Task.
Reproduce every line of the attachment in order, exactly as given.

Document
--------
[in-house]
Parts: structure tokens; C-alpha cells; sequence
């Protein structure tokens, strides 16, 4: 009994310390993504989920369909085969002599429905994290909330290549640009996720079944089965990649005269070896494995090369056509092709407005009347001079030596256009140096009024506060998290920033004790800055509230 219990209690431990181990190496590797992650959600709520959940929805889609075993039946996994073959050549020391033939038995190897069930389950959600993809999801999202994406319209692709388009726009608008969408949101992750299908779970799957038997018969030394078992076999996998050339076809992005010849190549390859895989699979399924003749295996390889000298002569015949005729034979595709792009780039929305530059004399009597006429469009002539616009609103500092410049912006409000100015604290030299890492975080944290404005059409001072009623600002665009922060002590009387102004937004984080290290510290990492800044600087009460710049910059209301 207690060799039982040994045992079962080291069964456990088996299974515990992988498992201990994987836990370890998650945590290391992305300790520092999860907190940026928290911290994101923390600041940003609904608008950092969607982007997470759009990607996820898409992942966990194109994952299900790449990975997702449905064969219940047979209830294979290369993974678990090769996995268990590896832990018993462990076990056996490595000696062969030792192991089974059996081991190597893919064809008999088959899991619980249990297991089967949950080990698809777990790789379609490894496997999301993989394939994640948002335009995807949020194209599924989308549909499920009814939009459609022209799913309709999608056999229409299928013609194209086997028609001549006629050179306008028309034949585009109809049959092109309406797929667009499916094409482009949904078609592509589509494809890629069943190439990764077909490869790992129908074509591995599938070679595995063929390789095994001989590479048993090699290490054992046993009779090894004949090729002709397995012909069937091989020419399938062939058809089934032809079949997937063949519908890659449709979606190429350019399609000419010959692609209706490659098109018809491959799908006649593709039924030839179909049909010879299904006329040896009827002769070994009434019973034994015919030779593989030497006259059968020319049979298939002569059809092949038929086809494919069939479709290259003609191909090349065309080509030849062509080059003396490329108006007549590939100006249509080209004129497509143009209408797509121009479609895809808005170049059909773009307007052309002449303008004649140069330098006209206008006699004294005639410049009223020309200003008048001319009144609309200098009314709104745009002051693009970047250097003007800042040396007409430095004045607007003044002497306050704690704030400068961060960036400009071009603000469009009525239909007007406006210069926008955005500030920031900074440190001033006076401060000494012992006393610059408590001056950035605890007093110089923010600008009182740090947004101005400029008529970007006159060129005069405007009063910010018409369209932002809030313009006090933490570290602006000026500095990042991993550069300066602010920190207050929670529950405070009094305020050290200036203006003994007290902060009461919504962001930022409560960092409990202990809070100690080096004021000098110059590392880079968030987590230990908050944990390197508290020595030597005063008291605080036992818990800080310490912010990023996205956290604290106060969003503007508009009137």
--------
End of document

[in-house]
Parts: structure tokens; C-alpha cells; sequence
């Protein structure tokens, strides 16, 4: 009994310390993504989920369909085969002599429905994290909330290549640009996720079944089965990649005269070896494995090369056509092709407005009347001079030596256009140096009024506060998290920033004790800055509230 219990209690431990181990190496590797992650959600709520959940929805889609075993039946996994073959050549020391033939038995190897069930389950959600993809999801999202994406319209692709388009726009608008969408949101992750299908779970799957038997018969030394078992076999996998050339076809992005010849190549390859895989699979399924003749295996390889000298002569015949005729034979595709792009780039929305530059004399009597006429469009002539616009609103500092410049912006409000100015604290030299890492975080944290404005059409001072009623600002665009922060002590009387102004937004984080290290510290990492800044600087009460710049910059209301 207690060799039982040994045992079962080291069964456990088996299974515990992988498992201990994987836990370890998650945590290391992305300790520092999860907190940026928290911290994101923390600041940003609904608008950092969607982007997470759009990607996820898409992942966990194109994952299900790449990975997702449905064969219940047979209830294979290369993974678990090769996995268990590896832990018993462990076990056996490595000696062969030792192991089974059996081991190597893919064809008999088959899991619980249990297991089967949950080990698809777990790789379609490894496997999301993989394939994640948002335009995807949020194209599924989308549909499920009814939009459609022209799913309709999608056999229409299928013609194209086997028609001549006629050179306008028309034949585009109809049959092109309406797929667009499916094409482009949904078609592509589509494809890629069943190439990764077909490869790992129908074509591995599938070679595995063929390789095994001989590479048993090699290490054992046993009779090894004949090729002709397995012909069937091989020419399938062939058809089934032809079949997937063949519908890659449709979606190429350019399609000419010959692609209706490659098109018809491959799908006649593709039924030839179909049909010879299904006329040896009827002769070994009434019973034994015919030779593989030497006259059968020319049979298939002569059809092949038929086809494919069939479709290259003609191909090349065309080509030849062509080059003396490329108006007549590939100006249509080209004129497509143009209408797509121009479609895809808005170049059909773009307007052309002449303008004649140069330098006209206008006699004294005639410049009223020309200003008048001319009144609309200098009314709104745009002051693009970047250097003007800042040396007409430095004045607007003044002497306050704690704030400068961060960036400009071009603000469009009525239909007007406006210069926008955005500030920031900074440190001033006076401060000494012992006393610059408590001056950035605890007093110089923010600008009182740090947004101005400029008529970007006159060129005069405007009063910010018409369209932002809030313009006090933490570290602006000026500095990042991993550069300066602010920190207050929670529950405070009094305020050290200036203006003994007290902060009461919504962001930022409560960092409990202990809070100690080096004021000098110059590392880079968030987590230990908050944990390197508290020595030597005063008291605080036992818990800080310490912010990023996205956290604290106060969003503007508009009137």